Mercedes Herrerra is 39 years old. She grew up in Veracruz, Mexico. She came from a hardworking family. As she says, “My mom instilled in me a desire to stand up for people.” Herrerra and her husband have four children, one granddaughter and one grandson “on the way.”

Herrerra came to Houston in 1994. She first started cleaning houses in 1996. Then she moved to cleaning downtown buildings and sports facilities, working primarily for staffing agencies. She and her coworkers were frequently victims of wage theft.

She was never paid for overtime. Her employers would tell her, “There is no overtime. After 40 hours you work for someone else.” (This is not legal.)

After Hurricanes Katrina and Rita, Herrerra was hired by a cleaning firm contracted to clean the Reliance Center. She was in charge of keeping the bathrooms clean. Her staffing agency charged her $100 per week for her shoes, gloves, masks, cleaning supplies, and shuttle rides to the Center. She wasn’t told when she was hired that such charges would be taken from her paycheck. As a result, her hourly wage fell significantly below minimum wage. (This is not legal.)

Frequently, employers would just not pay her for all the hours she worked. Herrerra would always complain and try to get all the wages she was owed, but most of her colleagues didn’t feel comfortable standing up for themselves.

For lots of the cleaning firms around town, Friday was a rush day. Workers would be told they had to clean the same number of rooms they regularly did in 4 hours in only 3, so that the managers could get off early. After 3 hours, the worker would be required to clock out and then finish the work on his or her own time. (Yes, this too is illegal.)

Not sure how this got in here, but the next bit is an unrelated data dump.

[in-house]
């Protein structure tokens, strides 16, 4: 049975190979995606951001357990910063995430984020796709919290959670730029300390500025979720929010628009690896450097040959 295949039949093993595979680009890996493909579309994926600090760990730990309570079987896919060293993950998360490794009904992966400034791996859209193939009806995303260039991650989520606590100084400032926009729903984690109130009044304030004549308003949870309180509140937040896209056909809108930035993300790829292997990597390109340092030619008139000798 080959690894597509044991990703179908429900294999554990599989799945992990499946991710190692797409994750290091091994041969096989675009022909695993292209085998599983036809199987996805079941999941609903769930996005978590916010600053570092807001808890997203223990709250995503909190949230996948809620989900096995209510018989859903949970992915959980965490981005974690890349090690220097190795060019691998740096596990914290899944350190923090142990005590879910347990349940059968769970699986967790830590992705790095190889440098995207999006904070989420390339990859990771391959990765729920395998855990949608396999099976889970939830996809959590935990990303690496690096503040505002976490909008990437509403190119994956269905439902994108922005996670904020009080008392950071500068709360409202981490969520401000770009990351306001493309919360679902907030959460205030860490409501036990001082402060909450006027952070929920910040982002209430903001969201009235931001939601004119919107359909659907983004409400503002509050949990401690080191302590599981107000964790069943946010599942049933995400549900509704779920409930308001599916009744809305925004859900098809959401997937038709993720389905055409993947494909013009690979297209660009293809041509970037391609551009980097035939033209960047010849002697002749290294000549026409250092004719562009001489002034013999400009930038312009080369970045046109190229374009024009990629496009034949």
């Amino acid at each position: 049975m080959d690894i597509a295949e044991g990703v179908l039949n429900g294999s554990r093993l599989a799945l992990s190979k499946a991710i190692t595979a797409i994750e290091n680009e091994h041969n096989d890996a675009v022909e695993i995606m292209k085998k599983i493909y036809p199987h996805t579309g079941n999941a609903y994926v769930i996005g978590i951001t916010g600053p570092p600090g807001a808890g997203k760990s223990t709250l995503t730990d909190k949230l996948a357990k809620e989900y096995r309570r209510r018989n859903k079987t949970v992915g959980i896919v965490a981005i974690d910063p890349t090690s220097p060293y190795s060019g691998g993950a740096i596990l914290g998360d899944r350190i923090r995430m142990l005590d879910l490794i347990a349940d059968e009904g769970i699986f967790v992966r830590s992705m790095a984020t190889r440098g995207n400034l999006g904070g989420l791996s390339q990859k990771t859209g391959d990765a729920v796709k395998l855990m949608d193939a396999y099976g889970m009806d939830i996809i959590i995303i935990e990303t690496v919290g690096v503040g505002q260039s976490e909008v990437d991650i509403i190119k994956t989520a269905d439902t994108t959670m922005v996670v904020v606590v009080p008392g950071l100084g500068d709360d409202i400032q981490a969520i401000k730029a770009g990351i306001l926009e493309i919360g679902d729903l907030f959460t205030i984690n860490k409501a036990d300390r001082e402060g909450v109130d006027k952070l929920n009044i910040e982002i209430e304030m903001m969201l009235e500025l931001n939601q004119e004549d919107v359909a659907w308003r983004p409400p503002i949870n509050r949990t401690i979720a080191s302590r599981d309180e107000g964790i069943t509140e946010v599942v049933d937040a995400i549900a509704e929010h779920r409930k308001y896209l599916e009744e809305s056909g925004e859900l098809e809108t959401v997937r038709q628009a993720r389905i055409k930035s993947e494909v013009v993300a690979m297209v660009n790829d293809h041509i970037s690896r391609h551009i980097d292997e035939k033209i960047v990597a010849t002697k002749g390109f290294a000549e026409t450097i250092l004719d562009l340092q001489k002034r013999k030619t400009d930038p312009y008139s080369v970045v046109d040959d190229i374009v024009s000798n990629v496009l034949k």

Perhaps worse for Herrerra than the wage theft was the treatment she received. Managers would scream at her and her colleagues. Some would tell workers they were old and worthless.

Three years ago, Herrerra took a position cleaning buildings in the Galleria for ABM, a national janitorial firm. Although ABM always paid her, before the workers organized, she only earned $5.15 an hour and she had no vacation days, no sick days, no health insurance or pension, and lots of work. She was only given 4 hours of work a day. She had to clean eighteen large restrooms in 4 hours per day.

When one of the organizers came to her door to talk about organizing a union, she knew it was right. Herrerra says, “I had so much anger built up from years of exploitation.” First she went to a rally at a building to support other janitors. Then she went to some meetings for training. Then she began talking with her coworkers about joining the union. She got people’s names and addresses and tried to motivate them to get involved.

When she got involved, the organizing had already been going on about a year. It took almost two years total to win a union contract

Things have changed a lot since the Service Employees International Union (SEIU) worked with the 5300 janitors in Houston to negotiate a union contract. Now Herrerra makes $7.25 per hour and gets a raise every year. She gets one week of vacation after one year and two weeks after five years. She gets six paid holidays. Now she is getting 5 hours of work a day and next year she will get 6. Even though she doesn’t yet get paid for sick days, she doesn’t fear losing her job because she takes a sick day. Next year, workers will get individual health coverage, and the union is building a health clinic. The workers want lots more in their contract (higher wages, family health care, pensions, paid sick days), but they know it will be difficult to win until more of Houston’s janitors are represented by the union.